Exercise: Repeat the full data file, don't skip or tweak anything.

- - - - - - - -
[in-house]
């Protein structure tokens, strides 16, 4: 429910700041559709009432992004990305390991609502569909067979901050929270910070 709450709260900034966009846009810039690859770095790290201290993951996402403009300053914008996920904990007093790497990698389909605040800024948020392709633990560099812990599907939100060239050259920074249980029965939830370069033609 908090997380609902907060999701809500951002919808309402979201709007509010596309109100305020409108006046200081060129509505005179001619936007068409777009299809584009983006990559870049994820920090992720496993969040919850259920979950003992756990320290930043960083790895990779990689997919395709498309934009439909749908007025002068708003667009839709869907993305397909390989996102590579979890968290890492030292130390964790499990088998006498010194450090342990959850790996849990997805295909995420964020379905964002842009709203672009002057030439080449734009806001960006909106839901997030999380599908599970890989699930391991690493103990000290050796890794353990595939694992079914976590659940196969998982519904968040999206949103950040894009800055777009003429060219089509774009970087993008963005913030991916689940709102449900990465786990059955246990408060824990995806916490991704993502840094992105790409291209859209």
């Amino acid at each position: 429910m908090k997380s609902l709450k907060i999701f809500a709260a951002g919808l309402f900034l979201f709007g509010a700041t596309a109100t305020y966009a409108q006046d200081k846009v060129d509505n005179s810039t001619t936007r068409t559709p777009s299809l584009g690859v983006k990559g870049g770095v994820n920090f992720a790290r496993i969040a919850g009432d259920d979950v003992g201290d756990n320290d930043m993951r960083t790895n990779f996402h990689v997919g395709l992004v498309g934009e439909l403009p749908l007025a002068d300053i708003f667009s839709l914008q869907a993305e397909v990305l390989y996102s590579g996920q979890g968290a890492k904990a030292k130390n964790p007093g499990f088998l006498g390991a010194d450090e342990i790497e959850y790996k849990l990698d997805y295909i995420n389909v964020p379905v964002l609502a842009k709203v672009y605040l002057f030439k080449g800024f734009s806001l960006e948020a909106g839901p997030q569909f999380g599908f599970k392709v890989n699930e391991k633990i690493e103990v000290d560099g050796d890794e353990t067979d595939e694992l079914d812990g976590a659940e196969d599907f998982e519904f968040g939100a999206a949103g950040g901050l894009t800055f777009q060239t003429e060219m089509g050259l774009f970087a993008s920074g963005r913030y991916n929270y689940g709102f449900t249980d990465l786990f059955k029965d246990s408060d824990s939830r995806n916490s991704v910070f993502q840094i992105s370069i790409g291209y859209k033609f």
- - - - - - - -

[in-house]
């Protein structure tokens, strides 16, 4: 429910700041559709009432992004990305390991609502569909067979901050929270910070 709450709260900034966009846009810039690859770095790290201290993951996402403009300053914008996920904990007093790497990698389909605040800024948020392709633990560099812990599907939100060239050259920074249980029965939830370069033609 908090997380609902907060999701809500951002919808309402979201709007509010596309109100305020409108006046200081060129509505005179001619936007068409777009299809584009983006990559870049994820920090992720496993969040919850259920979950003992756990320290930043960083790895990779990689997919395709498309934009439909749908007025002068708003667009839709869907993305397909390989996102590579979890968290890492030292130390964790499990088998006498010194450090342990959850790996849990997805295909995420964020379905964002842009709203672009002057030439080449734009806001960006909106839901997030999380599908599970890989699930391991690493103990000290050796890794353990595939694992079914976590659940196969998982519904968040999206949103950040894009800055777009003429060219089509774009970087993008963005913030991916689940709102449900990465786990059955246990408060824990995806916490991704993502840094992105790409291209859209």
């Amino acid at each position: 429910m908090k997380s609902l709450k907060i999701f809500a709260a951002g919808l309402f900034l979201f709007g509010a700041t596309a109100t305020y966009a409108q006046d200081k846009v060129d509505n005179s810039t001619t936007r068409t559709p777009s299809l584009g690859v983006k990559g870049g770095v994820n920090f992720a790290r496993i969040a919850g009432d259920d979950v003992g201290d756990n320290d930043m993951r960083t790895n990779f996402h990689v997919g395709l992004v498309g934009e439909l403009p749908l007025a002068d300053i708003f667009s839709l914008q869907a993305e397909v990305l390989y996102s590579g996920q979890g968290a890492k904990a030292k130390n964790p007093g499990f088998l006498g390991a010194d450090e342990i790497e959850y790996k849990l990698d997805y295909i995420n389909v964020p379905v964002l609502a842009k709203v672009y605040l002057f030439k080449g800024f734009s806001l960006e948020a909106g839901p997030q569909f999380g599908f599970k392709v890989n699930e391991k633990i690493e103990v000290d560099g050796d890794e353990t067979d595939e694992l079914d812990g976590a659940e196969d599907f998982e519904f968040g939100a999206a949103g950040g901050l894009t800055f777009q060239t003429e060219m089509g050259l774009f970087a993008s920074g963005r913030y991916n929270y689940g709102f449900t249980d990465l786990f059955k029965d246990s408060d824990s939830r995806n916490s991704v910070f993502q840094i992105s370069i790409g291209y859209k033609f």